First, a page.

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Is It Bad Advice To Refuse A Breathalyzer?

Sabah Khalaf
6 minute read

To blow or not to blow, that is the question -- at least for DUI lawyers. If an officer without a warrant invites you to consent to a field sobriety test, breathalyzer, or draw of your blood to verify that you are not driving under the influence, should you do it?

Some DUI lawyers advertise their services around always refusing breathalyzers or requiring police to obtain a warrant for your blood. They argue your consent only risks strengthening the officer’s evidence against you.

Unfortunately, there is no one right answer. The circumstances of a given interaction with police and your knowledge of the law should determine what decisions you make.

Keep these facts in mind if you’re suspected (in Oklahoma) of driving under the influence.

Different Tests Have Different Standards

An Officer has several ways to test you to see if you’re impaired, all with different levels of scientific certainty.

A test of your blood is the most effective way for authorities to confirm you are legally too impaired to drive. A blood test is also the most difficult for you to overcome in court and could inadvertently reveal legal medications like state-approved medical marijuana. However, In order to forcibly draw your blood, the Fourth Amendment requires that police first obtain a warrant from a judge. That’s not always practical from a roadside late at night, so police turn instead to other available means. These means don’t require a warrant but leave you free to refuse them.

Another avenue available to Police is inviting you to participate in a field sobriety test by walking heel-to-toe in a straight line, follow an officer’s pen with your eyes, or stand on one leg. This is the least likely to be accurate and is usually combined with a post-arrest blood test after a warrant has been secured.

Another is inviting you to take a breathalyzer test. An officer will likely frame these invitations to you as required to demonstrate your ability to continue on your way. In both cases, you are generally within your legal right to refuse testing if the police have not obtained a warrant. Yet doing so can lead to unintended consequences. Refusing a breathalyzer can lead to the loss of your driving privileges for months or years and becomes indirect evidence of your guilt in court.

Implied Consent

Part of the reason why the question of ‘should I blow?” is so complicated is a little-known legal concept called “implied consent.” Every state – including Oklahoma – treats driving as a privilege, rather than a right. That means you “consent” to breathalyzer testing the moment Oklahoma issues you a driver’s license.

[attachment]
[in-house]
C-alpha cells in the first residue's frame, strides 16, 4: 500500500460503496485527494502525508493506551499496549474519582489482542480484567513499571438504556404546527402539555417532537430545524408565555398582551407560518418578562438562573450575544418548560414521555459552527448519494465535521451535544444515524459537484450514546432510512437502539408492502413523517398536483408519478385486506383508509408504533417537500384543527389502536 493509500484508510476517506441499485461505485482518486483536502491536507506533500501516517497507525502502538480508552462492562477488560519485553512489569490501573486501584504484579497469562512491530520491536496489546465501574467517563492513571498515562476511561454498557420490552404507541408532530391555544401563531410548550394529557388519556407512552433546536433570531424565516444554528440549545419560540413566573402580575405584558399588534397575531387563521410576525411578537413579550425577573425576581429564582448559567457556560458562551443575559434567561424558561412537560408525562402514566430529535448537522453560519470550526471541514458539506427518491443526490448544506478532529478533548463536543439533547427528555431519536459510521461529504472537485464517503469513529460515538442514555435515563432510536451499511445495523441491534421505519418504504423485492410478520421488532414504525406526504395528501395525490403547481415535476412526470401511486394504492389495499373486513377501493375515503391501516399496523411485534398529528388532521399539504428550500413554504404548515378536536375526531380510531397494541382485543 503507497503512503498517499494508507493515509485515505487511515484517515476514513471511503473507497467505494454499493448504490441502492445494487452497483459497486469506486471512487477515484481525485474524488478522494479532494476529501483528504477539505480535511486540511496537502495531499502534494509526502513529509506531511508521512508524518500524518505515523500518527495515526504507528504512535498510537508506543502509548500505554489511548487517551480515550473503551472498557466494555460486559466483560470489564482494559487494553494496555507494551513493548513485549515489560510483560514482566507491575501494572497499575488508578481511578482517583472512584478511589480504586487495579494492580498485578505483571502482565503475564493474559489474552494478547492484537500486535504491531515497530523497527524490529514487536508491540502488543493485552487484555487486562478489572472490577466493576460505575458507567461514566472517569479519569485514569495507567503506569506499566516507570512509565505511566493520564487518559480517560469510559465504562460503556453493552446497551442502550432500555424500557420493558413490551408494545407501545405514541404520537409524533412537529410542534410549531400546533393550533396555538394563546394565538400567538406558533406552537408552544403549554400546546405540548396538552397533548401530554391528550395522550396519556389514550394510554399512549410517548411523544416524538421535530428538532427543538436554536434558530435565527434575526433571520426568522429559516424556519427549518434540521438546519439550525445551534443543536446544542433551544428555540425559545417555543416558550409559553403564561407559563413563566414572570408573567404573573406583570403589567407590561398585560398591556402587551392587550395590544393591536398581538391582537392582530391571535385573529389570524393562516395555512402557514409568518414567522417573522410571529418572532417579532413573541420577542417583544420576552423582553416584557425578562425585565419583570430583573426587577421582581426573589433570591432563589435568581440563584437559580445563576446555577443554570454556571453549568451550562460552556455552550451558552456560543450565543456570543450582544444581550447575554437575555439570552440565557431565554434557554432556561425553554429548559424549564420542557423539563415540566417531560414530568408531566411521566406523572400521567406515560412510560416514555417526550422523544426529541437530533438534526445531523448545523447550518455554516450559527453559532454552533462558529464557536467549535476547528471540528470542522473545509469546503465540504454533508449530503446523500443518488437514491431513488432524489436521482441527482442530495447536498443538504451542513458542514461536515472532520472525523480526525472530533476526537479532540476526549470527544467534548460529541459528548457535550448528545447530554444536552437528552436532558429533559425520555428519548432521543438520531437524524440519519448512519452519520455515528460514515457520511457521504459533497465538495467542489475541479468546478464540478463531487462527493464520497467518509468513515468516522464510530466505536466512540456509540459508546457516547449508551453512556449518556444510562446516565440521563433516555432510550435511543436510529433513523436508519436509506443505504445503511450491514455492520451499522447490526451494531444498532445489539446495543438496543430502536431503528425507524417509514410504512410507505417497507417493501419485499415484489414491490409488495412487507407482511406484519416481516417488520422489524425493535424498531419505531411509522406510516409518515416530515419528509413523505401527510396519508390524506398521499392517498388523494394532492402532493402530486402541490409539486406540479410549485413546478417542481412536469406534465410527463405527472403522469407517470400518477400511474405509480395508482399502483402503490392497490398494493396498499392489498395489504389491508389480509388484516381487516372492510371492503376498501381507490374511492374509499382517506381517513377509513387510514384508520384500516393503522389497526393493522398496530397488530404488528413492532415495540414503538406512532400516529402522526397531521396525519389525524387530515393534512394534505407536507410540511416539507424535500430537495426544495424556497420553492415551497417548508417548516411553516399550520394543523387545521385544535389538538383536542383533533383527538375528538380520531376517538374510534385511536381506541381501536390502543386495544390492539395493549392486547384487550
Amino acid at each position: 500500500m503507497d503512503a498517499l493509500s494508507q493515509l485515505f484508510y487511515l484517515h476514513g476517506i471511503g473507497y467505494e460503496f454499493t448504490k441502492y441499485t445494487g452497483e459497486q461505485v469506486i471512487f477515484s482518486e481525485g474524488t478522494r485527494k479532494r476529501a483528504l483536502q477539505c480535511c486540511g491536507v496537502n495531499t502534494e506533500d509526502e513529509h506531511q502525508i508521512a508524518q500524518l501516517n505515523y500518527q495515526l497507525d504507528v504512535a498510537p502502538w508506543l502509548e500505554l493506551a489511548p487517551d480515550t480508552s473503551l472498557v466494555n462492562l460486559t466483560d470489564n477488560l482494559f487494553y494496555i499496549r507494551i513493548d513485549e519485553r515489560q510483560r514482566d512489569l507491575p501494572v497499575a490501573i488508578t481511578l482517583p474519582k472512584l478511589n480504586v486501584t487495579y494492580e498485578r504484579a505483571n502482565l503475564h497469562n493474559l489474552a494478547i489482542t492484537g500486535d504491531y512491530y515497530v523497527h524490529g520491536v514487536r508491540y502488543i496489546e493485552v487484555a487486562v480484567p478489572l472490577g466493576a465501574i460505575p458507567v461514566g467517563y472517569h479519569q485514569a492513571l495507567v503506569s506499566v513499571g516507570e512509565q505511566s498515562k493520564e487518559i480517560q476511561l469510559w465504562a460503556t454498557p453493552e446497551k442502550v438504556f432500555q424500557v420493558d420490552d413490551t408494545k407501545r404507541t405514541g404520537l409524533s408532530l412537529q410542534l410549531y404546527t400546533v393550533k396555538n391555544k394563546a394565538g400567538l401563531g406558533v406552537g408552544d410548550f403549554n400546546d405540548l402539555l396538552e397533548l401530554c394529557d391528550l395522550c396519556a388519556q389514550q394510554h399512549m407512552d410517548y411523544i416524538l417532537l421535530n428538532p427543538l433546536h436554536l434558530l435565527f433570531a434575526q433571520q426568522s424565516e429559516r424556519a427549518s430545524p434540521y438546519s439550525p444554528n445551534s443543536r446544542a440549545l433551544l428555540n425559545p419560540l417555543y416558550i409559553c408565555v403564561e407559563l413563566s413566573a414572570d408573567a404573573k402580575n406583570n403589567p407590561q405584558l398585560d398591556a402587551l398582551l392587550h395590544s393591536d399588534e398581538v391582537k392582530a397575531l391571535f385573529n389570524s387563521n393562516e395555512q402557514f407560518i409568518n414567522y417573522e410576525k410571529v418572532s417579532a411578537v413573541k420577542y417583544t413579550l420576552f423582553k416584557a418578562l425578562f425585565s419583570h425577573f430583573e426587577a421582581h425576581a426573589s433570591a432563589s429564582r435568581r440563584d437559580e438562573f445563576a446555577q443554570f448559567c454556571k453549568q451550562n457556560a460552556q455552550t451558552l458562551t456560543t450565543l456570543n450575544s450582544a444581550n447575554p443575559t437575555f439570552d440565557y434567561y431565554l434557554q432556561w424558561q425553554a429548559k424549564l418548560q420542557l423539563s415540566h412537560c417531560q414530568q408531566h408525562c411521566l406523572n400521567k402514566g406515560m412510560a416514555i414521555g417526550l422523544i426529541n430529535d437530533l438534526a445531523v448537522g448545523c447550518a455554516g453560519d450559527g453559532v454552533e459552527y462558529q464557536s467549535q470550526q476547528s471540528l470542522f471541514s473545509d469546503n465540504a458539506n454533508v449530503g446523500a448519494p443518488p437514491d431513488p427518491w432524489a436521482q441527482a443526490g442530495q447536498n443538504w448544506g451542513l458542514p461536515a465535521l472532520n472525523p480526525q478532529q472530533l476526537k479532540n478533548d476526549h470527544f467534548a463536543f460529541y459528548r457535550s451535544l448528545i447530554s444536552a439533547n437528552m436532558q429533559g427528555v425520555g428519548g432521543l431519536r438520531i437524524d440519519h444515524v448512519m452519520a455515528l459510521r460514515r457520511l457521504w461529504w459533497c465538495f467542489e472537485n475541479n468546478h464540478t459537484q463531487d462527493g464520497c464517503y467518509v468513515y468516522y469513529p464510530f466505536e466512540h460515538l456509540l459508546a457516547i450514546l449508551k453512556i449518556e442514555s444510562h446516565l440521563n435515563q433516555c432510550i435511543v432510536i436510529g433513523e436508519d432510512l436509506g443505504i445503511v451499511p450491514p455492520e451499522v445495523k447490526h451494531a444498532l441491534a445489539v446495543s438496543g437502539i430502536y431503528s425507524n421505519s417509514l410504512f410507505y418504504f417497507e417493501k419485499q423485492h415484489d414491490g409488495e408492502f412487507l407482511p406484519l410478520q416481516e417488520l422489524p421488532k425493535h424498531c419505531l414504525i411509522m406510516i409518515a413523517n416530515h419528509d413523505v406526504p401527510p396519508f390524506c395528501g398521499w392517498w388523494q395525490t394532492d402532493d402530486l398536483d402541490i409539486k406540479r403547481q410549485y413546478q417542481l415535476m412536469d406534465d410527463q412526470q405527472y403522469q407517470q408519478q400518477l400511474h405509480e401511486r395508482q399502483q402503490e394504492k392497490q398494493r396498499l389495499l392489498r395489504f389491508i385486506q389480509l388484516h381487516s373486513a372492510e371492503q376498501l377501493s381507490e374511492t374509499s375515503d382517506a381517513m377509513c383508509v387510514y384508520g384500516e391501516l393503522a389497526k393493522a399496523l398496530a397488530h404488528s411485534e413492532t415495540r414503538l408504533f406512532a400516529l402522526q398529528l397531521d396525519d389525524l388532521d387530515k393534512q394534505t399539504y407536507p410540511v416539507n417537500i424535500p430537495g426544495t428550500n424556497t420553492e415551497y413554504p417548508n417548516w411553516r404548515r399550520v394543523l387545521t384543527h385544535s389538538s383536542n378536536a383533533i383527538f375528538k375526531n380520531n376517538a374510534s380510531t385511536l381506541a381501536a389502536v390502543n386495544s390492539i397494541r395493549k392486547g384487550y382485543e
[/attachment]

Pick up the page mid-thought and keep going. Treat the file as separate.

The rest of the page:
Therefore, if you refuse a breathalyzer, the State of Oklahoma can automatically begin taking steps to revoke your driving privileges as a civil action against you. If you are under 21, your license can be revoked either for refusal or for a blood alcohol concentration of .02 or greater.

This automatic license revocation does not apply to field sobriety testing, for which refusal does not worsen either your criminal or civil cases. Refusing a breathalyzer, on the other hand, triggers a countdown of 30 days, during which time you must challenge the revocation or lose your driving privileges for anywhere from 6 months to 3 years.

If you consent to a breathalyzer hoping to keep your driving privileges and blow above the legal blood alcohol concentration of .08 – about two to three pints of beer – Oklahoma begins taking the same steps to revoke your driver’s license. That’s in addition to any criminal charges you face for driving impaired.

You Can Get Arrested Either Way

Police do not need a warrant to arrest you for a DUI, even if you refuse sobriety testing. An officer can make an arrest based solely on his or her own training and experience. An impaired driving arrest can begin as a simple traffic stop, in which you failed to use a turn signal, but your car (or you) smelled of alcohol. Or police may say they witnessed signs of an impaired motorist, such as swerving or reckless driving. What the State cannot do is enhance any criminal charges against you for refusing a field sobriety test, breathalyzer, or blood draw if no warrant was obtained first.

While you still have options during a DUI stop, it’s important to consider the full spectrum of possible outcomes. And know that if you are arrested for impaired driving, your life isn’t over. You still have rights, and your charges could be reduced or dismissed if it’s determined that they were violated.

Have You Or A Loved One Been Arrested For DUI?

We know bad things happen to good people. You need to remember that a DUI arrest does not mean an automatic conviction, license revocation, or punishment. But, if you do find yourself accused of crime, you’ll want the best advocacy available to ensure your rights are protected. If you hire us, we will work with you to analyze every detail of your DUI case to minimize the impact it will have on you and your life. Contact us for a free consultation.